Agents of S.H.I.E.L.D. Review: “Girl in the Flower Dress”

Edmund Poliks

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After some mixed fan reception and some fairly diminishing ratings, Marvel’s Agents of S.H.I.E.L.D. initiated a comeback last week with episode “Eye Spy”, an episode that while not great, was a solid and fun entry. That being said, this week’s installment, “Girl in the Flower Dress,” not only represented this ABC series as an overall solid show, but managed to elevate the series as a whole with perhaps its most exciting episode to date.

Written by Lost and Friday Night Lights alumni Brent Fletcher, it fires things up with the introduction of Renshu Tseng (Louis Changchien from Predators), a street magician turned pyrokinetic who is deceived and kidnapped by a shady group claiming to be The Rising Tide. Once Coulson’s Comrade Commandos (my new name for our band of heroes) discover this, they reveal that Tseng was under S.H.I.E.L.D. monitoring and immediately begin to suspect Skye (Chloe Bennet) due to her previous involvement with The Rising Tide. Things get even more dicey when an old colleague (and lover) of Skye’s appears and tests her conflicting loyalties between The Rising Tide and S.H.I.E.L.D. With both internal and external problems weighing heavily on their minds, Coulson’s crew must recover Tseng, discover the mystery behind his kidnappers, and discover once and for all which side Skye is truly on.

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Above all else, “Girl in the Flower Dress” succeeds in its willingness to provide us with some answers, particularly in regards to Skye’s motivations and past. They’ve been teasing the duplicitous nature of her character since the pilot, and it’s good to finally get some clarification on both where she stands and what her stake is in all of this. Chloe Bennet’s scenes with Coulson (Clark Gregg) and Agent Ward (Brett Dalton) are particularly well-executed, as Coulson’s former trust in Skye gives way to doubt and Ward’s feelings of betrayal (juxtaposed with earlier scenes of friendly banter between) endow him with the emotional complexity that he had sorely lacked in previous episodes. I especially look forward to seeing how Agents of S.H.I.E.L.D. handles the team’s perceptions of Skye in future episodes, as the prospect of some juicy internal conflict amongst the team members excites me.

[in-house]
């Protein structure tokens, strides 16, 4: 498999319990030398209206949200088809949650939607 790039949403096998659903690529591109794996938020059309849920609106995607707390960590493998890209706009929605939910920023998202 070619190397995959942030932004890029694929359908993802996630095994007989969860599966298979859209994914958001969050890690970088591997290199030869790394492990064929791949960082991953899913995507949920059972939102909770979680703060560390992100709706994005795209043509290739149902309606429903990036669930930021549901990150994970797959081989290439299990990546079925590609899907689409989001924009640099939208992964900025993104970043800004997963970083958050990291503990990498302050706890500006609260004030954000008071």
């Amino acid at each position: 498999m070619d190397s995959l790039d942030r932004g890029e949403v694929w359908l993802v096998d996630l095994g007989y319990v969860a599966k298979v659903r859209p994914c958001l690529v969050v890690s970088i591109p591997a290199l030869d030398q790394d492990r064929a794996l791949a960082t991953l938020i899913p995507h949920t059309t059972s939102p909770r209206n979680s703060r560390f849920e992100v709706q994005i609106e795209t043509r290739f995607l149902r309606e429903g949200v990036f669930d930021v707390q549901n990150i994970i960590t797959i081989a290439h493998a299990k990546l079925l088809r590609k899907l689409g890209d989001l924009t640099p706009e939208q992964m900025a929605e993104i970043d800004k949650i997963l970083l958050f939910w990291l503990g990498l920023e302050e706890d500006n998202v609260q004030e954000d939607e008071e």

Speaking of exciting, I found myself very entertained by the inclusion of Tseng and his kidnapping by the mysterious organization (revealed halfway through to be called Centipede) that I assume will play the part of this Season’s “Big Bad.” Firstly, it’s nice to finally get a name and some faces to identify as our antagonists, and their usage of the Extremis technology to experiment on Tseng is an intriguing connection to Michael Peterson in the original pilot episode. For another, I really enjoyed watching Louis Changchien playing Tseng, as he brought a lot of energy to the part and seemed to genuinely have fun with the material. Now of course that comes coupled with a somewhat odd villainous turn halfway through the episode (wherein he’s given the laughable supervillain name “Scorch”), but even that has the somewhat self-aware humor required to enjoy it regardless. On the off-chance it didn’t, his pyrokinetic displays of power with the wildly fun climax would still have been enough for me.

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Now this episode is far from being a masterpiece, as there’s a couple of comedy moments that didn’t click for me and there’s a particular scene involving Skye in underwear that felt gratuitous and a bit unnecessary. But overall, this was a well-done and extremely entertaining episode that demonstrates how Agents of S.H.I.E.L.D. seems to be finally mastering the balance between its comedy, action, and characters. For those of you who wrote this series off after its beginning episodes, “Girl in the Flower Dress” is the one to that’s persuasive enough to make you give this show a second chance.

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